Grizel stroked her hand, and she slept again.  It was an awesome thing to watch the grey face, changing moment by moment into a mask of clay.  The hard, bitter-tongued woman had come to the end of her journey, and was going out into the great unknown.  Life had brought her perhaps the hardest of all fates, great wealth, and little love.  The girl kneeling by her side knew that she was the only person on earth who would honestly regret her loss, and the knowledge brought with it the first tear.

She sent out her whole heart in a passion of love and gratitude, as if thereby she could lighten the last struggle of life.  As the shackles of earth were loosened, the spirit so soon to be freed from the fleshly prison must surely be sensitive to the ministrations of a kindred soul.  Grizel poured forth the wealth of her love, and even as she gazed beheld an answering peace on the dying face.  The eyes remained closed, but the fingers stirred within her own with a caressing touch.

“Good-child,” breathed the faint voice.  “Good-child!”

An hour later Grizel awoke the sleeping nurse and informed her of her patient’s death some ten minutes before.  The nurse rose hurriedly, shocked and discomfited in her professional pride.  Why was she not called?

“She did not want you.  We preferred to be alone,” said Grizel calmly.  She was perfectly composed, and there were no tear marks on her pallid face.  The nurse looked at her and wondered instinctively why people called Miss Dundas a beauty.  She fastened her dressing-gown, and made the inevitable attempt at comfort.

“You must be exhausted.  Let me make you a cup of tea!”

“Please do,” returned Grizel heartily.  “I adore stray teas!”

Most unfeeling! the nurse decided, but then, what could one expect?  A most disagreeable old woman, and such a fortune to inherit!  She sighed, stifling a pang of envy.

The will of Lady Griselda Dundas was published the week after her funeral, and was the subject of comment in every large newspaper in the kingdom.  The disposal of so large a fortune was in itself interesting, but the unusual conditions of the will attracted a curious attention.  Beyond a few insignificant legacies the entire property was bequeathed to her niece, and adopted daughter, Miss Grizel Dundas, for the term of her unmarried life.  On her marriage she became entitled to an income of five hundred a year, with a further sum of ten thousand pounds to be paid down on her fiftieth birthday, the remainder of the vast property being divided between certain charities, and a few distant relations, scattered about the world.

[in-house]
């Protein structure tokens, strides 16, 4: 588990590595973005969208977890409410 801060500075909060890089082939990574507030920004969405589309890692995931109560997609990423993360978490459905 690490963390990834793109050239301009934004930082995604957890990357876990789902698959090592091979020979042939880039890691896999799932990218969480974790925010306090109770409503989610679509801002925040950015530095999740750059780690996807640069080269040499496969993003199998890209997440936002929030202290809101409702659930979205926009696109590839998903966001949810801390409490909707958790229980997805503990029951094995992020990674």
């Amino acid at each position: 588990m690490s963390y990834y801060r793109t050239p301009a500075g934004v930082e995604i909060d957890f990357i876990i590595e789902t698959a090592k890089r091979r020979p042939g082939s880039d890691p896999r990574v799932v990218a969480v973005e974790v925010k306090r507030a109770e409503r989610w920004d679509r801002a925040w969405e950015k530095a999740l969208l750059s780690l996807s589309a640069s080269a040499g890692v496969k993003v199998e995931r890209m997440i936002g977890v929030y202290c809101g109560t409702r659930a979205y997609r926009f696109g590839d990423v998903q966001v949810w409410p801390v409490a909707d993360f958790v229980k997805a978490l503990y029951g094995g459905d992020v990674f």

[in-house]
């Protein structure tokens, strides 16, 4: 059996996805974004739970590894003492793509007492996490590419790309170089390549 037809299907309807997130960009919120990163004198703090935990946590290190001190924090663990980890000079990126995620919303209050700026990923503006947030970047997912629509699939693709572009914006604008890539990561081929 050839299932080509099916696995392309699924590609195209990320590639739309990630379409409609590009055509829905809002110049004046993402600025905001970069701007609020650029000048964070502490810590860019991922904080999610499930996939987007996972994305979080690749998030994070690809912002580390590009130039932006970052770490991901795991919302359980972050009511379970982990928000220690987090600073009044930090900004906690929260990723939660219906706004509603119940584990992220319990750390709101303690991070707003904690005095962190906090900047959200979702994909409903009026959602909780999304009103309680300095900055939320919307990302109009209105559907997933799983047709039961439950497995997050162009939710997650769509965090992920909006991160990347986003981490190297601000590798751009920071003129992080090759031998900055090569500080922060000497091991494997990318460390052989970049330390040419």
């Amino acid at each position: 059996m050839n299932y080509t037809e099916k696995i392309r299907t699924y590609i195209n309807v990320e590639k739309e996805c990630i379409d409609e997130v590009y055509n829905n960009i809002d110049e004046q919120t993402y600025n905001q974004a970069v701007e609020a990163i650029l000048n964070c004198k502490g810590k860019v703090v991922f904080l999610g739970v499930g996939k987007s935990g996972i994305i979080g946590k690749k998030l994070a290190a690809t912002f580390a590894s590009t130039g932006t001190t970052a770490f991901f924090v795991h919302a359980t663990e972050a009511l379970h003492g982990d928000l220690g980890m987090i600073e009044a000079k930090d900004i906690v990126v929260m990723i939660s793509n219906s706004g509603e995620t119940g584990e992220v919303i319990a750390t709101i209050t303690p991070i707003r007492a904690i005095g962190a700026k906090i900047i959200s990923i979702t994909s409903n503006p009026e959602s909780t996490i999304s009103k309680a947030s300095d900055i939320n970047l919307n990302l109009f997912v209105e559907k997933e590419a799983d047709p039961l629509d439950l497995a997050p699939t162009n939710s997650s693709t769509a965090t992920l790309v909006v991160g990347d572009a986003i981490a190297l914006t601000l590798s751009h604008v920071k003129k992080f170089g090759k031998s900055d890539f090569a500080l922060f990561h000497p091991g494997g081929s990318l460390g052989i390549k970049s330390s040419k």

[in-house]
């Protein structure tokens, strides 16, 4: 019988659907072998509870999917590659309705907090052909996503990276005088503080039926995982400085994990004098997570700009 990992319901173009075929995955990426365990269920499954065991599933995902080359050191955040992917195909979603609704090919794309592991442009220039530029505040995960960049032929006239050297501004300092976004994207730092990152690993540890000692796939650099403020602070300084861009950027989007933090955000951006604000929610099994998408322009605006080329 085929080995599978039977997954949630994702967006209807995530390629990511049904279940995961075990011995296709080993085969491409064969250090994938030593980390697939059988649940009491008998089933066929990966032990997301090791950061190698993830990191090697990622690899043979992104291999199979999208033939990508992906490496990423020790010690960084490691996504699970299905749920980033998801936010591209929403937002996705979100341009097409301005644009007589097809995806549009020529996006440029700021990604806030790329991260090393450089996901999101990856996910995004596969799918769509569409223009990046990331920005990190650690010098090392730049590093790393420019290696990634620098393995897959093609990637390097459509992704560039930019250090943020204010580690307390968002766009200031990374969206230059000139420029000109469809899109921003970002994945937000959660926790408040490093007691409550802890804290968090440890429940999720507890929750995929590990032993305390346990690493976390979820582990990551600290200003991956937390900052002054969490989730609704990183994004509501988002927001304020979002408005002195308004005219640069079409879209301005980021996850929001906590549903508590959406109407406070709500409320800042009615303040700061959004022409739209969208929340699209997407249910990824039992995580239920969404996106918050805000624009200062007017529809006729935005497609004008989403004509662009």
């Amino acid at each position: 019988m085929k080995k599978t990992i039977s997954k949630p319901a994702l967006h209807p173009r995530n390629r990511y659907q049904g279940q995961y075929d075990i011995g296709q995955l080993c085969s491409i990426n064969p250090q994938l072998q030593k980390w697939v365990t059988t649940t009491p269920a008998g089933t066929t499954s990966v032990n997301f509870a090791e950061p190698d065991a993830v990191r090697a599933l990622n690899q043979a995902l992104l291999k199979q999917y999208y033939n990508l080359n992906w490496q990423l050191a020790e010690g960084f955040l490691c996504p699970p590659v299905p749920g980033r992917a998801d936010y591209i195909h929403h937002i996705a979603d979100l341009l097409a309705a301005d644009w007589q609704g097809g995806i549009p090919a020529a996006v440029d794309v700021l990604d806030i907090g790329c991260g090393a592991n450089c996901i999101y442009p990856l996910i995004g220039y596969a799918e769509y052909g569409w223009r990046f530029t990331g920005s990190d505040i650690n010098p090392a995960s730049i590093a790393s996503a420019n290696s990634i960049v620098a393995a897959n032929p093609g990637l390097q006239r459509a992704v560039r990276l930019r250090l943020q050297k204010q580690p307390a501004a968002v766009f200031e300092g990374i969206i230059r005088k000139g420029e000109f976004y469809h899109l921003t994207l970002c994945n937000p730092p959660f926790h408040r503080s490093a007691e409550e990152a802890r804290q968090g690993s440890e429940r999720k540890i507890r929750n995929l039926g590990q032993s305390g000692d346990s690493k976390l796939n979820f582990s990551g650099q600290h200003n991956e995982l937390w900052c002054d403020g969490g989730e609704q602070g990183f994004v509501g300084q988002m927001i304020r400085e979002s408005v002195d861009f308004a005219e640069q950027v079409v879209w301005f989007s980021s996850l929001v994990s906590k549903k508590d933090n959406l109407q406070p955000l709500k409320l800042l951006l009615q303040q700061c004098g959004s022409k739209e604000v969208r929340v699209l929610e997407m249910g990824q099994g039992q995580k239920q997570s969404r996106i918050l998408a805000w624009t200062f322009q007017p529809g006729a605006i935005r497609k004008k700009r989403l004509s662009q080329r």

Grizel Dundas was left then to decide between single blessedness and an income approaching thirty thousand a year, and marriage on a pittance of five hundred!  Society wagged its tongue in excited effort to solve the reason of the mystery.  Lady Griselda’s own unhappy marriage had made her dread a similar experience for her niece.  Grizel Dundas had been on the eve of an imprudent marriage, from which the will was designed to save her.  Unsavoury facts had come to light concerning the private life of a certain titled aspirant...  Numerous theories were advanced, but only one solution.  Grizel Dundas was already twenty-eight, an age at which the sentimental period might be supposed to be outlived; she would accept the goods which the gods had given, and become one of the great hostesses of society.  Those seemingly lazy, easy-going people were invariably the most practical at heart.  Grizel Dundas was no fool.  She knew well enough on which side her bread was buttered.

And in The Glen, Martin and Katrine Beverley read the different notices in strained silence, and referred to them in terse, difficult words.  Each tried anxiously to discover the other’s sentiments, and to conceal a personal verdict.  Katrine discovered in Martin’s depression the confirmation of her own conviction that he could never venture to ask Grizel to become his wife, at such a cost to her future prospects.  The conviction brought with it a renewed sense of security, but little of the satisfaction which she had expected.  A mysterious weight lay on her heart, and she struggled against an almost overwhelming sense of impatience.  The routine of daily life appeared insufferably monotonous, blank, and unsatisfying.  If Martin settled down again into his old, grave way, life would go on in the same old way, always the same!  She had been passing through a period of unrest and dread, but now that the dread seemed over, her heart knew no joy.  “What do I want?” Katrine asked despairingly of herself.  “What do I want?”

Martin had gone to town to attend the funeral, but as Grizel had not attended the ceremony had had no glimpse of her.  The ordinary letter of condolence had been forwarded, but had received no reply.  A week dragged by, a fortnight, almost three weeks, and Martin, strained almost beyond endurance, was tentatively suggesting to Katrine that it would be a kind action to run up to town to pay Grizel a call, when the morning post arrived, and with it a letter in the large, well-known writing.

“Will you put me up for a week?” Grizel wrote.  “There is a lot of clearing away to be done here, and I must get away.  Expect me to-morrow by the five o’clock train!”